I mean, I know every corner, every decreasing-radius curve, every crack, every bump, every whoop, every dip, and every spot where rocks are likely to have slid down the mountainside and landed on the road, and despite this intimate knowledge of the route, the Camaro SS 1LE seemingly loafed down Mulholland Highway, rarely requiring second or fourth gears.
Most meaningfully, the 1LE Package irrefutably reveals the latest Camaro to be a dynamically superlative automobile, especially in comparison to the Ford Mustang and Dodge Challenger. If you picture in your head guys with mullets and beer guts and loud mouths when conjuring up images of a modern Camaro driver, banish such stereotypes, because this is a straight-up legit sports car.
Should you buy a Camaro SS 1LE for daily driving, here is what you can expect. Every single time you start the car, the dual-mode exhaust will bark and snap like a deranged Rottweiler. Outward sightlines are terrible in every direction, though it is worth pointing out that the scalloped hood is designed to provide a better view of the pavement ahead. The clutch is heavy and hard to modulate; I stalled the Camaro having spent hours behind its steering wheel.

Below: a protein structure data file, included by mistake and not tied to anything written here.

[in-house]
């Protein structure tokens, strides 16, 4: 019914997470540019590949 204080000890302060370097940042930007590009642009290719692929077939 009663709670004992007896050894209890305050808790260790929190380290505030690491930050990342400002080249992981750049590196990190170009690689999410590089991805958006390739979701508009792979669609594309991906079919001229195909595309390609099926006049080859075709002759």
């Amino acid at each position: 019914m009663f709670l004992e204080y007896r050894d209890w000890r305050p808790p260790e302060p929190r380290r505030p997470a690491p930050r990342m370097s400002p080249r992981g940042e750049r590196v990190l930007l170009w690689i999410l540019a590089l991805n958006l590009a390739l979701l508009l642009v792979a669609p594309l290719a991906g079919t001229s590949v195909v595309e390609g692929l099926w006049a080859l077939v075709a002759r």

This car guzzles gas, too. Although I averaged 18.6 mpg on my test loop, after a week of driving and two tanks of gas, the SS 1LE’s trip computer showed an average of 16.5 mpg. That’s well short of the EPA’s apparently wildly optimistic rating of 19 mpg in combined driving.
None of these downsides to the Camaro SS 1LE is surprising. And they represent a fair price to pay for otherworldly performance. My favorite thing about this car, though, is its Active Rev Match function. Engage it using one of the paddles on the steering wheel, and it will automatically and perfectly match revs with every downshift, making you look and sound like a pro driver.
Purists who have mastered heel-and-toe downshifting won’t agree that this is a good thing, but from my perspective this feature keeps the car balanced when you’re about to pitch it into a turn and helps the driver focus on keeping the Camaro rubber-side down.